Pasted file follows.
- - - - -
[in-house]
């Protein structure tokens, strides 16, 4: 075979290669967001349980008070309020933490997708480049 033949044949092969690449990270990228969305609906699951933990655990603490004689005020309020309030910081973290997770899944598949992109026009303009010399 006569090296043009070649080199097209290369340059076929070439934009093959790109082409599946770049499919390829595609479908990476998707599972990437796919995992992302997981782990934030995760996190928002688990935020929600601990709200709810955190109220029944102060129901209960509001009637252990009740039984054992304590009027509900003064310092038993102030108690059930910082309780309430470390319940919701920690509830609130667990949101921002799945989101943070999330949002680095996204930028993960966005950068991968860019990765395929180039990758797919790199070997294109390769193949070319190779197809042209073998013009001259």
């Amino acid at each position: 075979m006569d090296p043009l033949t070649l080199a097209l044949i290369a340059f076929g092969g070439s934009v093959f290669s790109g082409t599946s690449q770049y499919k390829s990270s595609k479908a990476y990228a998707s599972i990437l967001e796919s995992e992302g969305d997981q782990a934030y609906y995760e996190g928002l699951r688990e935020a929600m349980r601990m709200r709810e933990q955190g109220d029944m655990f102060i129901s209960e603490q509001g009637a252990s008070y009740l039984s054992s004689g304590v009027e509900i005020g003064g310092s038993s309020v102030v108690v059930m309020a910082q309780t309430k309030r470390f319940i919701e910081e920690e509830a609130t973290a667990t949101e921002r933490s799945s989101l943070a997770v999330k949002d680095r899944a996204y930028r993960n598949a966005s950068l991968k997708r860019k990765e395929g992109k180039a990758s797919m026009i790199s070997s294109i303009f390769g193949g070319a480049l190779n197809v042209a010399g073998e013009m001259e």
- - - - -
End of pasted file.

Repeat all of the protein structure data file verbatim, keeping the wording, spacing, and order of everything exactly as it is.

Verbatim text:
[in-house]
């Protein structure tokens, strides 16, 4: 075979290669967001349980008070309020933490997708480049 033949044949092969690449990270990228969305609906699951933990655990603490004689005020309020309030910081973290997770899944598949992109026009303009010399 006569090296043009070649080199097209290369340059076929070439934009093959790109082409599946770049499919390829595609479908990476998707599972990437796919995992992302997981782990934030995760996190928002688990935020929600601990709200709810955190109220029944102060129901209960509001009637252990009740039984054992304590009027509900003064310092038993102030108690059930910082309780309430470390319940919701920690509830609130667990949101921002799945989101943070999330949002680095996204930028993960966005950068991968860019990765395929180039990758797919790199070997294109390769193949070319190779197809042209073998013009001259």
């Amino acid at each position: 075979m006569d090296p043009l033949t070649l080199a097209l044949i290369a340059f076929g092969g070439s934009v093959f290669s790109g082409t599946s690449q770049y499919k390829s990270s595609k479908a990476y990228a998707s599972i990437l967001e796919s995992e992302g969305d997981q782990a934030y609906y995760e996190g928002l699951r688990e935020a929600m349980r601990m709200r709810e933990q955190g109220d029944m655990f102060i129901s209960e603490q509001g009637a252990s008070y009740l039984s054992s004689g304590v009027e509900i005020g003064g310092s038993s309020v102030v108690v059930m309020a910082q309780t309430k309030r470390f319940i919701e910081e920690e509830a609130t973290a667990t949101e921002r933490s799945s989101l943070a997770v999330k949002d680095r899944a996204y930028r993960n598949a966005s950068l991968k997708r860019k990765e395929g992109k180039a990758s797919m026009i790199s070997s294109i303009f390769g193949g070319a480049l190779n197809v042209a010399g073998e013009m001259e």